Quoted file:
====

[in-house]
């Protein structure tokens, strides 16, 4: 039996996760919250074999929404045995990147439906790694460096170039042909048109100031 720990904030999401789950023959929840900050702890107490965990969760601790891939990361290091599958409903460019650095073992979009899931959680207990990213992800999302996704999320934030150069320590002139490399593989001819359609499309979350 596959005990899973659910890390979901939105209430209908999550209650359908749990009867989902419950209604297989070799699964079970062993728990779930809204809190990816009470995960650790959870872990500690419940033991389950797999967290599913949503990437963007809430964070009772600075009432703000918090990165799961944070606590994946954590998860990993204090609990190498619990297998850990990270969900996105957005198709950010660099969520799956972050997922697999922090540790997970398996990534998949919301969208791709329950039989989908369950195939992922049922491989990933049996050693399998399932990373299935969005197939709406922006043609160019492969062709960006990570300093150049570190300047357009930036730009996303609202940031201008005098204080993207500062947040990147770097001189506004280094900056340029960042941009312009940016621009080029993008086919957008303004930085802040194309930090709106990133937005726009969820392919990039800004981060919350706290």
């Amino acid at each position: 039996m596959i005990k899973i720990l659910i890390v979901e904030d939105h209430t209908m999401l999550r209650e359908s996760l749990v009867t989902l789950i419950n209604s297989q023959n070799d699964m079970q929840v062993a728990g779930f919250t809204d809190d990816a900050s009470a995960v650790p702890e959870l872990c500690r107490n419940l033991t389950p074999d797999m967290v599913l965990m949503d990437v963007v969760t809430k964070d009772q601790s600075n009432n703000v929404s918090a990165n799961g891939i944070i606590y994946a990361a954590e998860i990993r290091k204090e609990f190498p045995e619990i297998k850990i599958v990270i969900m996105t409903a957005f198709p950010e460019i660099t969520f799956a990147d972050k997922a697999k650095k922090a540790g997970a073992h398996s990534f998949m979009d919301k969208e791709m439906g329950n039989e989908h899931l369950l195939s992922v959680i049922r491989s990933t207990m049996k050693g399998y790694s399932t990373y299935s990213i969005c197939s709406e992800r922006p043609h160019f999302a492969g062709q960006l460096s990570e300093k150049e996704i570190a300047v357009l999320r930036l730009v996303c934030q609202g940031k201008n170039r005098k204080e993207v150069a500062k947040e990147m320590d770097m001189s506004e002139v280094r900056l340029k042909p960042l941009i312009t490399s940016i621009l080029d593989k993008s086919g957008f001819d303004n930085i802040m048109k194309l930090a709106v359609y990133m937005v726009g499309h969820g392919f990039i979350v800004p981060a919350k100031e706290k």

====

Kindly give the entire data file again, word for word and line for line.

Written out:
[in-house]
């Protein structure tokens, strides 16, 4: 039996996760919250074999929404045995990147439906790694460096170039042909048109100031 720990904030999401789950023959929840900050702890107490965990969760601790891939990361290091599958409903460019650095073992979009899931959680207990990213992800999302996704999320934030150069320590002139490399593989001819359609499309979350 596959005990899973659910890390979901939105209430209908999550209650359908749990009867989902419950209604297989070799699964079970062993728990779930809204809190990816009470995960650790959870872990500690419940033991389950797999967290599913949503990437963007809430964070009772600075009432703000918090990165799961944070606590994946954590998860990993204090609990190498619990297998850990990270969900996105957005198709950010660099969520799956972050997922697999922090540790997970398996990534998949919301969208791709329950039989989908369950195939992922049922491989990933049996050693399998399932990373299935969005197939709406922006043609160019492969062709960006990570300093150049570190300047357009930036730009996303609202940031201008005098204080993207500062947040990147770097001189506004280094900056340029960042941009312009940016621009080029993008086919957008303004930085802040194309930090709106990133937005726009969820392919990039800004981060919350706290």
């Amino acid at each position: 039996m596959i005990k899973i720990l659910i890390v979901e904030d939105h209430t209908m999401l999550r209650e359908s996760l749990v009867t989902l789950i419950n209604s297989q023959n070799d699964m079970q929840v062993a728990g779930f919250t809204d809190d990816a900050s009470a995960v650790p702890e959870l872990c500690r107490n419940l033991t389950p074999d797999m967290v599913l965990m949503d990437v963007v969760t809430k964070d009772q601790s600075n009432n703000v929404s918090a990165n799961g891939i944070i606590y994946a990361a954590e998860i990993r290091k204090e609990f190498p045995e619990i297998k850990i599958v990270i969900m996105t409903a957005f198709p950010e460019i660099t969520f799956a990147d972050k997922a697999k650095k922090a540790g997970a073992h398996s990534f998949m979009d919301k969208e791709m439906g329950n039989e989908h899931l369950l195939s992922v959680i049922r491989s990933t207990m049996k050693g399998y790694s399932t990373y299935s990213i969005c197939s709406e992800r922006p043609h160019f999302a492969g062709q960006l460096s990570e300093k150049e996704i570190a300047v357009l999320r930036l730009v996303c934030q609202g940031k201008n170039r005098k204080e993207v150069a500062k947040e990147m320590d770097m001189s506004e002139v280094r900056l340029k042909p960042l941009i312009t490399s940016i621009l080029d593989k993008s086919g957008f001819d303004n930085i802040m048109k194309l930090a709106v359609y990133m937005v726009g499309h969820g392919f990039i979350v800004p981060a919350k100031e706290k």